The most noticeable difference between New Jersey and New Orleans is how they eat their sandwiches. I grew up in Point Pleasant NJ just a mile from the original Jersey Mike's Submarine sandwich shop. Across the country variations of this classic can be found under different names, heroes, hoagies, grinders and down here "Po-Boy." Not to be confused with a "Poor Boy" which is the name for the sandwich farther north on the Mississippi.
A traditional Jersey sub can have many variations of the contents, Italian meats, turkey, roast beef and cheeses. The constant is the dressing, oil, vinegar and oregano along with lettuce, tomato and onion. A good sub will drip off of your elbows and cause your eyes to burn if you touch them while eating. A hot sub is usually meatball or some traditional Italian hack slop without the greens or dressing.
In New Orleans, a Po-Boy is "dressed" with lettuce tomato, pickles and mayonnaise. Or as a Yat would pronounce it, MYNEZ. A popular hot po-boy is loaded with fried shrimp or oysters (erstas) breaded and fried piled onto the same roll with the toppings. It takes some getting used to for a Jersey boy. I tried to explain to locals the reaction in Jersey one would get if they were to order a submarine sandwich with that dressing.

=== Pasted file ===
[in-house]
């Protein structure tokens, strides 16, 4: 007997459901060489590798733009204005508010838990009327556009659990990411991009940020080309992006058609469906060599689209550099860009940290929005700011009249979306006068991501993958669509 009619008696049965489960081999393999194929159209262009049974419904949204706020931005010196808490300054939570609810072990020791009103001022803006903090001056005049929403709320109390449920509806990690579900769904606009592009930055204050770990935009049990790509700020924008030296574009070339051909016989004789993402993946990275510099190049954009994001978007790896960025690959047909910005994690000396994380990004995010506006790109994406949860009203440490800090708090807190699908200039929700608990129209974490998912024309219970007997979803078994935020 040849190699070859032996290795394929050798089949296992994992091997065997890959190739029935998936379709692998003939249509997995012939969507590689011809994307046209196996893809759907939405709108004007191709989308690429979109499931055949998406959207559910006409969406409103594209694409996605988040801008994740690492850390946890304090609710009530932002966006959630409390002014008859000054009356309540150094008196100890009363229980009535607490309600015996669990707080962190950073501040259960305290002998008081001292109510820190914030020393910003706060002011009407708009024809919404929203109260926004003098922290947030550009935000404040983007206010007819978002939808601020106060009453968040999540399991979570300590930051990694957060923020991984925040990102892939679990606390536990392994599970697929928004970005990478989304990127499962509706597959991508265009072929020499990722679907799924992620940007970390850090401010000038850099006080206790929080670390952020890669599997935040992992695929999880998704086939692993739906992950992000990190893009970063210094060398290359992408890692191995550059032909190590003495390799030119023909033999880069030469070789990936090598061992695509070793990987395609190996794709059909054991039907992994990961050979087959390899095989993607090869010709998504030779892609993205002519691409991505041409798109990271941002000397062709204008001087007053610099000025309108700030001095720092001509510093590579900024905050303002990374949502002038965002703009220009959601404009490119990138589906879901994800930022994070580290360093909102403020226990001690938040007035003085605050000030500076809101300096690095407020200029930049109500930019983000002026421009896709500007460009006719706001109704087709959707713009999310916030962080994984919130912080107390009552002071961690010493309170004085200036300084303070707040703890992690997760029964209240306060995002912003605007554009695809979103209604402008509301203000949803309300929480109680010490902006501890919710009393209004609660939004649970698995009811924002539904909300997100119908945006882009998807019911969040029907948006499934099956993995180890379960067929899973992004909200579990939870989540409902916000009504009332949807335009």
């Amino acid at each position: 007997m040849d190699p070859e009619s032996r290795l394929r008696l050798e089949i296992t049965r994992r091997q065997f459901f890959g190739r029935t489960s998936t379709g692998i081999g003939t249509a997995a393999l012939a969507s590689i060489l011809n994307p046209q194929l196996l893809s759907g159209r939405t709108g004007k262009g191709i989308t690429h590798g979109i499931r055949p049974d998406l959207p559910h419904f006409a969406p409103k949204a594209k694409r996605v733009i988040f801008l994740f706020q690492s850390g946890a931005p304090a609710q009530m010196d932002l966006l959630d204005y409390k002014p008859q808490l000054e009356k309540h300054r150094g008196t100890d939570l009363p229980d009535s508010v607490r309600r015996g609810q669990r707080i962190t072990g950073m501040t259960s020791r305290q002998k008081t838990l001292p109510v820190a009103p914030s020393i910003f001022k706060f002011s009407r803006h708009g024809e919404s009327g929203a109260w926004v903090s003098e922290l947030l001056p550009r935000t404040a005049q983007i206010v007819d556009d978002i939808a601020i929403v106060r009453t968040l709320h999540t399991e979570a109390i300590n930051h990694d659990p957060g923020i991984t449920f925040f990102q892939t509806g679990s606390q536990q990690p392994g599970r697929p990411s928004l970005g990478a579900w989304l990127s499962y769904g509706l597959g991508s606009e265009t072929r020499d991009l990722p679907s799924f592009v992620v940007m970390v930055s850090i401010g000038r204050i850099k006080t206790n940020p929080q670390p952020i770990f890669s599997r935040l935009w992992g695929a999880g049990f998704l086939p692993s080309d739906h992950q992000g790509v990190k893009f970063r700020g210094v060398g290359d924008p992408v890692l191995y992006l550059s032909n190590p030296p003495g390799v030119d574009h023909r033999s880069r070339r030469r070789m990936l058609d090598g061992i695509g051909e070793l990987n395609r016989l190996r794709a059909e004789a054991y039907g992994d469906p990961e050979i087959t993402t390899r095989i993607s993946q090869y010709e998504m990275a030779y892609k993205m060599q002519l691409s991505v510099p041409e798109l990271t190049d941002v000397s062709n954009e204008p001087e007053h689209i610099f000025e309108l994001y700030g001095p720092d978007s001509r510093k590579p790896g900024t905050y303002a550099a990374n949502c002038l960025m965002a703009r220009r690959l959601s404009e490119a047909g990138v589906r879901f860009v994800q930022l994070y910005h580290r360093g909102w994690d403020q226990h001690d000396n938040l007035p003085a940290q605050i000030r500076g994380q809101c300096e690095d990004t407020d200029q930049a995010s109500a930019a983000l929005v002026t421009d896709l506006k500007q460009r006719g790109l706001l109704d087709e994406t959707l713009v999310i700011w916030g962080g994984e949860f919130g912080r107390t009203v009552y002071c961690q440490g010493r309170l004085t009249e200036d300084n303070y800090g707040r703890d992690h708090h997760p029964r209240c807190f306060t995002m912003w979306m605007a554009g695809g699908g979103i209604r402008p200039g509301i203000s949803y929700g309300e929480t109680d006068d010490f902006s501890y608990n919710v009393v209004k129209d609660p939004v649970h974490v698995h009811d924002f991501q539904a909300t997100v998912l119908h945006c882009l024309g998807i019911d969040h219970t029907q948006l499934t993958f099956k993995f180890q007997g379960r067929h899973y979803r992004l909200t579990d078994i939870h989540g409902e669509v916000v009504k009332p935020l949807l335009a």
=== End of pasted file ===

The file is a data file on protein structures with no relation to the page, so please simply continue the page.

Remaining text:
"Can I get an Italian sub with mayonnaise?"
"Are you sick? No way, we don't do that here."
"I prefer my sandwich with mayo."
"Fuck you, I'm making it the right way."
"Really, I insist on it having mayonnaise."
"Well, ok, but I'm going to have to spit on it, just out of principle."
I was recently introduced to a New Orleans creation known as a muffuletta. The muffuletta sandwich was invented by Signor Lupo Salvadore, who opened the now-famous Italian market called Central Market on Decatur Street in the French Quarter in 1906. It's traditional italian meats on a round bread dressed with an olive salad. The Creole-Italian sandwich is often just called a "Muff." So on your next visit to the Big Easy, I recommend that you dive in and eat a Muff.
"To a New Yorker like you, a hero is type of a weird sandwich, not some nut who takes on three Tiger tanks..." Oddball